“It’s certainly interesting,” agrees Matt Coles, director of the Lesbian and Gay Rights Project for the American Civil Liberties Union. “Now you hear so many moderate Democratic and Republican voices saying they’re all for civil unions, but that’s a new song. It’s only being sung, I think, as the possibility of marriage gets more and more real. Domestic partnerships didn’t begin to become a mainstream alternative until there was a really hard push for marriage.”
“The thing that I always say to myself, over and over again, is that happily — at least in this country — we cannot be legislated out of existence,” Henry says. “I don’t think we’re going to be rounded up and put into camps. The worst-case scenario is that we end up right where we started. If our opponents are successful in putting discrimination into the Constitution, it will be more work later to get it overturned. But we will. What choice do we have? We’re fighting for our lives. We’re fighting for our rights.
“We are moving forward,” she says. “I think that we will have civil unions, and I think people will notice when the Commonwealth does not fall into the ocean. We could ultimately end up with more rights than we have right now.”
But what if the worst-case scenario comes to pass? What if discrimination is codified in state laws or in the U.S. Constitution, and the result for the foreseeable future is no gay marriage, and no civil recognition of any kind? What if same-sex marriage proves a decisive campaign issue and Bush is reelected?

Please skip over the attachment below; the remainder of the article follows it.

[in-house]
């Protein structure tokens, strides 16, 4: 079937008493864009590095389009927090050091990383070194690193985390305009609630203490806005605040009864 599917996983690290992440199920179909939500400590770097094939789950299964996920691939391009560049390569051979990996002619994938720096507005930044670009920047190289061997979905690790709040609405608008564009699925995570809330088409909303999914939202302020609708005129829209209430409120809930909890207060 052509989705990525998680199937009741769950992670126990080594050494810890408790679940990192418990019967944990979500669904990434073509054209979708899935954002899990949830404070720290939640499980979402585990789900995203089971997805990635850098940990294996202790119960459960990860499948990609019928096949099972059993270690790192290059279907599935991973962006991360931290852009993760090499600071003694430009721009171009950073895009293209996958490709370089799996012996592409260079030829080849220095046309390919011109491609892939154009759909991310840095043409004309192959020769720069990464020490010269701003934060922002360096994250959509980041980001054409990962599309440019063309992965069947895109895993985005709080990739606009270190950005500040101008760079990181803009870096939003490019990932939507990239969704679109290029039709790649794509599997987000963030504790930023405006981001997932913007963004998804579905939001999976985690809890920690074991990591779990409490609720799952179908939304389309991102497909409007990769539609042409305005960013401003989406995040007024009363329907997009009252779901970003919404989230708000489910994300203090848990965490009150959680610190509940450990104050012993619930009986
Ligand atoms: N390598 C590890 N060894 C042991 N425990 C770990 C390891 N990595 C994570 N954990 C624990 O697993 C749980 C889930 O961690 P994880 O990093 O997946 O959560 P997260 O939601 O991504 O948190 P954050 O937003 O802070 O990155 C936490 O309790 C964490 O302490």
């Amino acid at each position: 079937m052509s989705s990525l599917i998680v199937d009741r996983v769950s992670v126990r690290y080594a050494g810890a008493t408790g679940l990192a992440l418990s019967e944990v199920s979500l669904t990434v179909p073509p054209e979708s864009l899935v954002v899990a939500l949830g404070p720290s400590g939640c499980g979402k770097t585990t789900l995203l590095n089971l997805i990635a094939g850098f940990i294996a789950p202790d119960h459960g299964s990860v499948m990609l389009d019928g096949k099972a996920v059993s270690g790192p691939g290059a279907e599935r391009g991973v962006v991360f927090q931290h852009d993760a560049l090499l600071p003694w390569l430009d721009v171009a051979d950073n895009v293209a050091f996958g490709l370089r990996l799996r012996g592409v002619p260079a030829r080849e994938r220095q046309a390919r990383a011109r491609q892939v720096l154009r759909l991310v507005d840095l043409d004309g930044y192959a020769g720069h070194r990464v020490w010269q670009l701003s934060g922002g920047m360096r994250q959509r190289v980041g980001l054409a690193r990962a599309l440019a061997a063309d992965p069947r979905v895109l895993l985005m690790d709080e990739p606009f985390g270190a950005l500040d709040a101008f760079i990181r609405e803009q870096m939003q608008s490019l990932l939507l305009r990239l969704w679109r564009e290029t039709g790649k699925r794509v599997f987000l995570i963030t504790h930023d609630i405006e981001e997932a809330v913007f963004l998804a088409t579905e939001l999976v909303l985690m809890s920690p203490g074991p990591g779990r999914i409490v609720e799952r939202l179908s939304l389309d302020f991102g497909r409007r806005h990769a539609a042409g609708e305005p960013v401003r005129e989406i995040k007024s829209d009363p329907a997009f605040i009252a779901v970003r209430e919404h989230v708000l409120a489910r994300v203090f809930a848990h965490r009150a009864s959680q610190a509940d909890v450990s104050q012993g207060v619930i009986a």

“Civil rights movements don’t get to pick and choose their timing,” says Winnie Stachelberg, political director for the Washington-based Human Rights Campaign. “They just get to decide what they make of the issues and the challenges they’ve been presented with.”
Vickie Henry is similarly philosophical. “If there was a backlash,” she asks, “will it have been worth it? It depends on who you ask, but I would say: Absolutely, yes. To have the Massachusetts Supreme Court — the oldest court in the country — come forward and say that we are equal citizens and we need to be and must be treated equally. To have that start, to have that beginning, was absolutely worth it.”